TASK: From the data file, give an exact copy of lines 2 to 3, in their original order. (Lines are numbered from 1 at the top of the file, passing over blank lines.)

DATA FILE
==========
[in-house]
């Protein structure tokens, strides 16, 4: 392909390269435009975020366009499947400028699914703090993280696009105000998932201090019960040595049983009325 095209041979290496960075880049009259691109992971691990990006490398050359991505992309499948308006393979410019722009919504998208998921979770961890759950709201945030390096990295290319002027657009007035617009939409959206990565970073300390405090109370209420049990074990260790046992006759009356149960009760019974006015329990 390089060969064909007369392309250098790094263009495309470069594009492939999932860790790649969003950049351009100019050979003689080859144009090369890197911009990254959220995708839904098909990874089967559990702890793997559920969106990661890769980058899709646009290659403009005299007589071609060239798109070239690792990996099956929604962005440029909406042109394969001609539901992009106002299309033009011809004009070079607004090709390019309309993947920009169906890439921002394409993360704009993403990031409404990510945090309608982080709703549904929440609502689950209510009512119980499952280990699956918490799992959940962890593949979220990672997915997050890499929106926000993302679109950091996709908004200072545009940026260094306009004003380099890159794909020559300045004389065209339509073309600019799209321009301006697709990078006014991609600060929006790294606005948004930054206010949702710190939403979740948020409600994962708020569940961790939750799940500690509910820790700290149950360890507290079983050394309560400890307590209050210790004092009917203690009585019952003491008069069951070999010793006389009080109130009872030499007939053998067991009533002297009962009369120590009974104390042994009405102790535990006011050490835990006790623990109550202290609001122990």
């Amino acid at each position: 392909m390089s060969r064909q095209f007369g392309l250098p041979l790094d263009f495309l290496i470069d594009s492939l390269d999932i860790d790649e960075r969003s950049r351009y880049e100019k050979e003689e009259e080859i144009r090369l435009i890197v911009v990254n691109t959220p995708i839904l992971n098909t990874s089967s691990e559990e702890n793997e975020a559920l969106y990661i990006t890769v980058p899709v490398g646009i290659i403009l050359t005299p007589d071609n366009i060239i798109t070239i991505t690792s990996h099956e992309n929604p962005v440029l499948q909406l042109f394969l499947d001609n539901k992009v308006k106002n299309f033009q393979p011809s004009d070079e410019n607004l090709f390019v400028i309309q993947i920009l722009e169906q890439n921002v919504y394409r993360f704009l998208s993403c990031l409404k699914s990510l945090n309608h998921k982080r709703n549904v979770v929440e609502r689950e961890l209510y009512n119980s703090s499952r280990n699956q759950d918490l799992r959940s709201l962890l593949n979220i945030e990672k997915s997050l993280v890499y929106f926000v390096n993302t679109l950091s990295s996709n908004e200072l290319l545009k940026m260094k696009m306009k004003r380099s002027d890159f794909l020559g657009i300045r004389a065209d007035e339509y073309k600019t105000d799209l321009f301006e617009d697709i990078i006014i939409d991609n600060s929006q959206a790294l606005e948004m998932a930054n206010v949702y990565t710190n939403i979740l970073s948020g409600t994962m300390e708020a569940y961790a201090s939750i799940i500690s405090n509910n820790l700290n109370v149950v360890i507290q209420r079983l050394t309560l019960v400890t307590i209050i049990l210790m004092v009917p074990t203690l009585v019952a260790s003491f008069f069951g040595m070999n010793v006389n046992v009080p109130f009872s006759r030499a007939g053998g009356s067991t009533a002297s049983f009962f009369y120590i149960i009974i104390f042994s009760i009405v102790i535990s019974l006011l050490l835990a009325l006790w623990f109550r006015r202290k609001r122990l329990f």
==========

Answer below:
């Protein structure tokens, strides 16, 4: 392909390269435009975020366009499947400028699914703090993280696009105000998932201090019960040595049983009325 095209041979290496960075880049009259691109992971691990990006490398050359991505992309499948308006393979410019722009919504998208998921979770961890759950709201945030390096990295290319002027657009007035617009939409959206990565970073300390405090109370209420049990074990260790046992006759009356149960009760019974006015329990 390089060969064909007369392309250098790094263009495309470069594009492939999932860790790649969003950049351009100019050979003689080859144009090369890197911009990254959220995708839904098909990874089967559990702890793997559920969106990661890769980058899709646009290659403009005299007589071609060239798109070239690792990996099956929604962005440029909406042109394969001609539901992009106002299309033009011809004009070079607004090709390019309309993947920009169906890439921002394409993360704009993403990031409404990510945090309608982080709703549904929440609502689950209510009512119980499952280990699956918490799992959940962890593949979220990672997915997050890499929106926000993302679109950091996709908004200072545009940026260094306009004003380099890159794909020559300045004389065209339509073309600019799209321009301006697709990078006014991609600060929006790294606005948004930054206010949702710190939403979740948020409600994962708020569940961790939750799940500690509910820790700290149950360890507290079983050394309560400890307590209050210790004092009917203690009585019952003491008069069951070999010793006389009080109130009872030499007939053998067991009533002297009962009369120590009974104390042994009405102790535990006011050490835990006790623990109550202290609001122990």
């Amino acid at each position: 392909m390089s060969r064909q095209f007369g392309l250098p041979l790094d263009f495309l290496i470069d594009s492939l390269d999932i860790d790649e960075r969003s950049r351009y880049e100019k050979e003689e009259e080859i144009r090369l435009i890197v911009v990254n691109t959220p995708i839904l992971n098909t990874s089967s691990e559990e702890n793997e975020a559920l969106y990661i990006t890769v980058p899709v490398g646009i290659i403009l050359t005299p007589d071609n366009i060239i798109t070239i991505t690792s990996h099956e992309n929604p962005v440029l499948q909406l042109f394969l499947d001609n539901k992009v308006k106002n299309f033009q393979p011809s004009d070079e410019n607004l090709f390019v400028i309309q993947i920009l722009e169906q890439n921002v919504y394409r993360f704009l998208s993403c990031l409404k699914s990510l945090n309608h998921k982080r709703n549904v979770v929440e609502r689950e961890l209510y009512n119980s703090s499952r280990n699956q759950d918490l799992r959940s709201l962890l593949n979220i945030e990672k997915s997050l993280v890499y929106f926000v390096n993302t679109l950091s990295s996709n908004e200072l290319l545009k940026m260094k696009m306009k004003r380099s002027d890159f794909l020559g657009i300045r004389a065209d007035e339509y073309k600019t105000d799209l321009f301006e617009d697709i990078i006014i939409d991609n600060s929006q959206a790294l606005e948004m998932a930054n206010v949702y990565t710190n939403i979740l970073s948020g409600t994962m300390e708020a569940y961790a201090s939750i799940i500690s405090n509910n820790l700290n109370v149950v360890i507290q209420r079983l050394t309560l019960v400890t307590i209050i049990l210790m004092v009917p074990t203690l009585v019952a260790s003491f008069f069951g040595m070999n010793v006389n046992v009080p109130f009872s006759r030499a007939g053998g009356s067991t009533a002297s049983f009962f009369y120590i149960i009974i104390f042994s009760i009405v102790i535990s019974l006011l050490l835990a009325l006790w623990f109550r006015r202290k609001r122990l329990f």